ALBUQUERQUE, N.M. — The University of Michigan has begun trying to get students to stop using certain words and phrases that some people find offensive – racial, gender, ethnic and religious slurs, and such terms as “illegal alien,” “ghetto,” “gypped” and “that test raped me.”
A spokesperson said the university’s new program isn’t regulatory, but educational.
The Michigan school isn’t the first to embark on such a program. The University of Maryland launched a similar effort in 2012.
While the University of New Mexico doesn’t like offensive language, it has no plans to follow suit.
“We haven’t done anything like that, primarily because freedom-of-speech issues are important for us to honor,” said Jozi De Leon, UNM’s vice president for Equity and Inclusion. UNM would certainly want to address offensive language, but not in terms of banning it, she said.
“I don’t think that would be a direction the University of New Mexico would ever turn toward.”
Instead, UNM prefers to use dialogue to educate and enlighten students, De Leon said.
In February of last year, a white UNM freshman who scrawled the N-word on a chalkboard outside a housing suite shared by a black student was placed on probation. He was also ordered to participate in an educational program.
“Restorative justice, this is a big matter for us,” said Dean of Students Tomás Aguirre at the time, adding that the student needed to learn that his act – regardless of intent – had an impact not only on the black student, but also on others who lived in the suite and the African-American community as a whole.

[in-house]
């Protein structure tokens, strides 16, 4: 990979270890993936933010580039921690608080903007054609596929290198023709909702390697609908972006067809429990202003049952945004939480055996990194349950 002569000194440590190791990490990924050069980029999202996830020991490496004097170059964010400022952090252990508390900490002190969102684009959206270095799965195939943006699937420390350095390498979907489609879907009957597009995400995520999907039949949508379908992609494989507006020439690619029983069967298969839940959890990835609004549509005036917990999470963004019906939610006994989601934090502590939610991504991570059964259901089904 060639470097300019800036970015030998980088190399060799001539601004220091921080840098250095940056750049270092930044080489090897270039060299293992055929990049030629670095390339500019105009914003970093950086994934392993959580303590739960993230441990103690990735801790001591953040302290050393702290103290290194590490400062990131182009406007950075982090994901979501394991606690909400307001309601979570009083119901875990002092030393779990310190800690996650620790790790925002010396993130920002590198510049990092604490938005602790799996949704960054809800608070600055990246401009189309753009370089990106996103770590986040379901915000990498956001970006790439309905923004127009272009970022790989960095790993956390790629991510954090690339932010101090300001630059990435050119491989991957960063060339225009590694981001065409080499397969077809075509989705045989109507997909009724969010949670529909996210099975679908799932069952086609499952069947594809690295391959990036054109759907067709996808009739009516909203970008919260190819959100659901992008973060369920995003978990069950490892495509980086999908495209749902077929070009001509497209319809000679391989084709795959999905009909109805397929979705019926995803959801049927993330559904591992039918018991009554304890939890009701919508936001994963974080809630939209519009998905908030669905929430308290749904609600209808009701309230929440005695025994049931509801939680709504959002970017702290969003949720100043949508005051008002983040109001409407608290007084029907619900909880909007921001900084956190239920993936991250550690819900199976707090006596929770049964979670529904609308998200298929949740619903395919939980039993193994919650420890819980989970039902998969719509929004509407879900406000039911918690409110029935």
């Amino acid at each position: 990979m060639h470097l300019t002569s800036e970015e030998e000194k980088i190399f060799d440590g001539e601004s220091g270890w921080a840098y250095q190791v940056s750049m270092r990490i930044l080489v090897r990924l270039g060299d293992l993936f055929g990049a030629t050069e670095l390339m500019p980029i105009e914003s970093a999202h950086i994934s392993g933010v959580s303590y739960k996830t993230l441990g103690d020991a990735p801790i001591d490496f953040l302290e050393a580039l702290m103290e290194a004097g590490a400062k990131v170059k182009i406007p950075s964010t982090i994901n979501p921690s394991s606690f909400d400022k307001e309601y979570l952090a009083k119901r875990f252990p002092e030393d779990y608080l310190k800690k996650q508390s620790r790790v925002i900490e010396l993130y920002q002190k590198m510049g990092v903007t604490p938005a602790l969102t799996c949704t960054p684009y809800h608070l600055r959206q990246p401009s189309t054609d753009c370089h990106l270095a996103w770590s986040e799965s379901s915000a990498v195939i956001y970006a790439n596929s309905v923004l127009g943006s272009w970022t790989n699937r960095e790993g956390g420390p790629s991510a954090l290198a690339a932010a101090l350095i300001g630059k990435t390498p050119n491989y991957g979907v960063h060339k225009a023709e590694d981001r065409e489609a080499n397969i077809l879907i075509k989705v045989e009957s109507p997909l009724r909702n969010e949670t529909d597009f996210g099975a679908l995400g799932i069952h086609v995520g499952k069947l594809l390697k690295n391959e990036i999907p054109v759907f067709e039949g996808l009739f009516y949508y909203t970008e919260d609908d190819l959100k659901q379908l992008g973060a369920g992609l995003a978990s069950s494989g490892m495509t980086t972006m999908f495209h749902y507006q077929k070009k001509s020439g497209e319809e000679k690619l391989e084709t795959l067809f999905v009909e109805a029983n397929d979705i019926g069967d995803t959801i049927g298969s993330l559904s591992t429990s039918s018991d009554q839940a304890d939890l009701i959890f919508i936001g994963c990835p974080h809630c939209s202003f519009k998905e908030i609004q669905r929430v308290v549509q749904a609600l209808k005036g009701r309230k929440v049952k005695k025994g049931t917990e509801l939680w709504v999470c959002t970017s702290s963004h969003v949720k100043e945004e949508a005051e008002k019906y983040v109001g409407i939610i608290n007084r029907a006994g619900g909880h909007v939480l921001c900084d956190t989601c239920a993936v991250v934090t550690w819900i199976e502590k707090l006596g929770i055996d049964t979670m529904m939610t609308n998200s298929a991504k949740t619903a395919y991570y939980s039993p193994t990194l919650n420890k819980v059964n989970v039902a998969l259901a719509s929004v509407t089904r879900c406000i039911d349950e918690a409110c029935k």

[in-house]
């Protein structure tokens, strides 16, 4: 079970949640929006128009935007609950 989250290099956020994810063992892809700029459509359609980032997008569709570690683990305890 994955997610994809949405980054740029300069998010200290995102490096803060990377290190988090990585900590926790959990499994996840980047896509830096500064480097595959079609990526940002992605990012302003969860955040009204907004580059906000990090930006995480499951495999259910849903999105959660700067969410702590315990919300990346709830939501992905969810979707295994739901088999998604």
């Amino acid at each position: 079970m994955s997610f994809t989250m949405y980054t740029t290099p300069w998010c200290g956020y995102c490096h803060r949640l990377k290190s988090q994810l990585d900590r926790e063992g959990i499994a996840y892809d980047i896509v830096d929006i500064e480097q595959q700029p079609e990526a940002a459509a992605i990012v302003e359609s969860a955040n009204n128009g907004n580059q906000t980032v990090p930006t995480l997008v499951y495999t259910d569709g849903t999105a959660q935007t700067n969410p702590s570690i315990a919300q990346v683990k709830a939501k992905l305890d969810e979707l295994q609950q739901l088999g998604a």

The offending student was responsible for two violations of the UNM Student Code, Aguirre said. The first involved inappropriate language as a violation of the housing policy, the second a violation of community standards. Neither came with prescribed sanctions, hence the educational component of the punishment.
“We don’t want to be punitive,” Aguirre said. “This is a place for people to learn.”
He also noted a generational difference in the use and acceptance of the N-word and how it is generally bandied about much more casually by younger people, regardless of race.
In 2013, UNM President Bob Frank set up the Civil Campus Council to teach and encourage civility among various groups. Among its efforts, the CCC held a panel discussion titled “What’s Up My N?” after the housing incident.
In Michigan, the university is spending $16,000 on its so-called Inclusive Language Campaign.
“The ILC raises awareness about the power of words, why certain language can be hurtful to others, and how to be more inclusive in how we speak and act as members of the Michigan campus community,” a spokesperson said.
But De Leon, a member of the National Association of Diversity Officers in Higher Education, said that while
the University of Michigan is a leader in many of the positions it takes regarding race, gender and other equity and inclusion issues, she doesn’t believe other universities will follow its lead in this case.
“I still think that a better way to educate people about inclusion and inclusive language is to engage in dialogue to create a better level of understanding among students and others on campus,” she said.
“Having an inclusive language campaign can be a good thing if it is followed up with much deeper engagement and educational dialogue to get at the real issues behind people’s use of offensive language,” she added. “We feel that dialogues that we have had in the past have done an excellent job of creating greater understanding among groups which is central to improved inclusion and respect.”